The "D" in "Big D" just may stand for delicious!
More people may be moving to Dallas than any other city in the United States but the population isn't the most surprising thing growing in the Big D.
Flowers – real, painted and sculpted – are popping up all over, along with locally-grown plants and vegetables which are being incorporated into innovative dishes by some of the country's premier chefs.
It's almost like these urban Texans decided it was time to heed Joni Mitchell's call to "get ourselves back to the garden."
In fact, the gorgeous Dallas Arboretum, recognized as one of the top arboretums in the world, recently opened A Tasteful Place – a unique 3.5-acre display garden, pavilion and kitchen – with the mission of teaching people how to grow and prepare fresh, sustainable food.
"It's a real game-changer," according to Mary Brinegar, Dallas Arboretum president and CEO. "Guests can see what's growing, taste what's fresh, learn from nutritional experts, compete in cooking competitions and talk with master gardeners. A Tasteful Place truly celebrates the joy and good taste of a healthy lifestyle."
With four potager gardens, an orchard, an indoor pavilion and a tasting plaza, A Tasteful Place naturally appeals to all the senses although, of course, it's likely to be visited most for samples of easy-to-prepare dishes made from just-pulled ingredients.
Dallas chefs have welcomed A Tasteful Place and believe it will help to elevate the city's food scene.
"It has long become second nature to bring the freshest local products into my restaurants," said Stephan Pyles, the James Beard Award-winning chef who's been championing the farm to table movement since the 1980s. "At Flora Street Cafe, I've made an extra effort to showcase local farmers and make the presentations edible art by incorporating a host of fresh flowers and herbs."
Flora Street Cafe and its "Elevated Texas Cuisine" are, inarguably, works of art in themselves. And, in a nod to the name of the Arts District street on which his restaurant resides, Pyles has created a beautifully simple logo which adds petals to a standing fork and perfectly represents Pyles' philosophy, which Dallas itself is beginning to share.
This celebration of art and nature has become an unexpected signature of the city. These days, it may actually be easier to find plants and flowers in Dallas than cowboys or horses.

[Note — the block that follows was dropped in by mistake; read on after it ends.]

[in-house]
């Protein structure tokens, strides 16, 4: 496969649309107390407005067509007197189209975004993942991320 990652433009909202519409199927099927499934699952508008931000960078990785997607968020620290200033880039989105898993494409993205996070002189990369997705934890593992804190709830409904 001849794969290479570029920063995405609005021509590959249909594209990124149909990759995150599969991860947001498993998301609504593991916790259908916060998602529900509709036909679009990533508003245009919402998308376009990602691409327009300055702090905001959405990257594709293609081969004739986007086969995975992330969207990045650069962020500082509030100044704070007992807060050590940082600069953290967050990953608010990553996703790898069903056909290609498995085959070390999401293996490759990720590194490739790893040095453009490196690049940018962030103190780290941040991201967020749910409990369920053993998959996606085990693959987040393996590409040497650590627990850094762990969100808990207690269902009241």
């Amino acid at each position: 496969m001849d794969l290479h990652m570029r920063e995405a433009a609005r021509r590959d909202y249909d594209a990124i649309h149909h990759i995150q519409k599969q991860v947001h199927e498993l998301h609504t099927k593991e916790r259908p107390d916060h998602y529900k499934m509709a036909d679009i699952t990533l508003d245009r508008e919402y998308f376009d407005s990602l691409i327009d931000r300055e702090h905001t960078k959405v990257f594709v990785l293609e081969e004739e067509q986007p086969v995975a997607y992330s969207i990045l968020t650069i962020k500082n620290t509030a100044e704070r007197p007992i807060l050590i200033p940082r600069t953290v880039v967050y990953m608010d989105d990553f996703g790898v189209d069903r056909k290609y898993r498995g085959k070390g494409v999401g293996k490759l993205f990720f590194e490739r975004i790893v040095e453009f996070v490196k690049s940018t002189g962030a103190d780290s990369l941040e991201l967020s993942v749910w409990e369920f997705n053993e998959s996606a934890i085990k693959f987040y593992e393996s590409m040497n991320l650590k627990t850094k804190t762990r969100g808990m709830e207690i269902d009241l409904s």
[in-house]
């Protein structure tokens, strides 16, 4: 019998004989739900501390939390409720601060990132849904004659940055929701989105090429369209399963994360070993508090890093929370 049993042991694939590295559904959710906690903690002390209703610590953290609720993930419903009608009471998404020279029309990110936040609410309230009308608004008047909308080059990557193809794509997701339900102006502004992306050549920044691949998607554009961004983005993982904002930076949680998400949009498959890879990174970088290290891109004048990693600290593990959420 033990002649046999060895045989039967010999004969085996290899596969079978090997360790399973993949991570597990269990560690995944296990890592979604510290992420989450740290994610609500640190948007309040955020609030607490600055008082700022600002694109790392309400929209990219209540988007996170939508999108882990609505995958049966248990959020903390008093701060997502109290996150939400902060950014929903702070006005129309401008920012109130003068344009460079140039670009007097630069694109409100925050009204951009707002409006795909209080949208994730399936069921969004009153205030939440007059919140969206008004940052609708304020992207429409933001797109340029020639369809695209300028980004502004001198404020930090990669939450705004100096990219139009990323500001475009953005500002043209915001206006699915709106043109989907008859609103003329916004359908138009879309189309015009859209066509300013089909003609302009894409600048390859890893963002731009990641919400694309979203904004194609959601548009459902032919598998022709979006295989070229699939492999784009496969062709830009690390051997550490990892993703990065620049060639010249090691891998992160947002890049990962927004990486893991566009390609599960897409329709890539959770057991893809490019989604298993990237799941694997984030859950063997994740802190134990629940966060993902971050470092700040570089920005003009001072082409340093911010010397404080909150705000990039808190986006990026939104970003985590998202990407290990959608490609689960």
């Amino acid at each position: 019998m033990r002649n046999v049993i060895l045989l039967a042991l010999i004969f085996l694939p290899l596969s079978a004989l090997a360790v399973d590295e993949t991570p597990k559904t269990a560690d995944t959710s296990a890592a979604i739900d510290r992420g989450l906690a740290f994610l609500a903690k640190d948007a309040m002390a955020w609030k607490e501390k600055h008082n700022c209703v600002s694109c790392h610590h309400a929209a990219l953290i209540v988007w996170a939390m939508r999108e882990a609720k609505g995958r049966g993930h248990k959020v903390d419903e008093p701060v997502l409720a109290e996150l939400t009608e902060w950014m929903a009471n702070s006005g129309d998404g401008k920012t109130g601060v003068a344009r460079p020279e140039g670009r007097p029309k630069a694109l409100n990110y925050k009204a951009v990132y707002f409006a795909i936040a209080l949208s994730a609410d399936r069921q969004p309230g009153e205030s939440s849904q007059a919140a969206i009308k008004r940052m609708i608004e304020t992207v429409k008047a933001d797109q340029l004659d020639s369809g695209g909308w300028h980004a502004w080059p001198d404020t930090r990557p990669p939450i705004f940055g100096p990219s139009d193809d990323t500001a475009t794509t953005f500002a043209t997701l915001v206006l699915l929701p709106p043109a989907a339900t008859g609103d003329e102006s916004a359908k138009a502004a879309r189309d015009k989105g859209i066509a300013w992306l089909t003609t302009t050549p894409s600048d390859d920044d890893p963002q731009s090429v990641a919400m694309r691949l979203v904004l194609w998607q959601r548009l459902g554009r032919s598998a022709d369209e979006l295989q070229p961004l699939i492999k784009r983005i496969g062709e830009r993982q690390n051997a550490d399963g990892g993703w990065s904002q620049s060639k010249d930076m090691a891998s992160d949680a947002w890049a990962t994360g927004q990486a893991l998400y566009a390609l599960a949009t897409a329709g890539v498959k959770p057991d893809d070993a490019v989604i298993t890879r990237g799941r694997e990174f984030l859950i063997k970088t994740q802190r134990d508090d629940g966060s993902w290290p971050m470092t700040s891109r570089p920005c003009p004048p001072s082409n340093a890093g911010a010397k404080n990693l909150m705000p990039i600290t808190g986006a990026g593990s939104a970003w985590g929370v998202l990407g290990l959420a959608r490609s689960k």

Just check out this stunning Texas flora and fauna mural at Bishop and Melba.
When artists Courtney Miles and Haylee Ryan were commissioned to paint the 120-foot-long wall, they opted for a nature scene. "We wanted to bring a natural escape to the city, a place to rest and bring some perspective to all of our busy lives," explained Miles.
"We tried to overcome everyone's daily worries with oversized flora and fauna indigenous to the area. It transcends language, and is something everyone can relate to, regardless of economic bracket, political leaning, ethnicity or gender."
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Miles and Ryan designed some spots specifically for Instagram poses – you can stand between the butterfly wings or sit on a vine – and the visibility of this has added to the changing perception of the city.
"All great cities throughout history have placed a premium on arts and culture," said Craig Hall, founder and chairman of HALL Group and a true patron of the arts. "As Dallas has evolved, so has our commitment to the arts and making them accessible to everyone."
Hall is a huge supporter of public art, mixing art and nature in popular spaces like the HALL Texas Sculpture Walk in the middle of the Dallas Arts District and the Texas Sculpture Garden in HALL Park.
If you want to see some of the world's most famous nature scenes, though, head to the Dallas Museum of Art (admission is free!), where you can admire Monet's Water Lilies, Renoir's The Seine at Chatou and a variety of other masterpieces, including the seven murals which make up Edward Steichen's In Exaltation of Flowers, on view together for the first time in more than a century.
While you're there, splurge for Yayoi Kasama's breathtaking infinity mirror room installation, All the Eternal Love I Have for the Pumpkins, which is 45 seconds of pure joy, with more pumpkins than the eye can see (and more than the 90,000 real ones on display at the Dallas Arboretum every fall).
Flowers are so important to the museum that it holds an annual Art in Bloom fundraiser. This year's "Power of Flowers" event will feature New York graffiti artist Michael De Feo, a.k.a. "the Flower Guy," as well as a Living Floral Exhibit created by local floral designers and inspired by works of art in the DMA's collection.
One of those renowned designers, Todd Fiscus, is happy to see this growing focus on art and nature. "We love our city, and we love flowers!" he exclaimed. "And we love that both are thriving together."
So, if you're looking for a souvenir, stop by Avant Garden, his inspiring store. Forget the cowboy hat and bring home something that more accurately reflects the new Dallas – like maybe a basket of bluebonnets.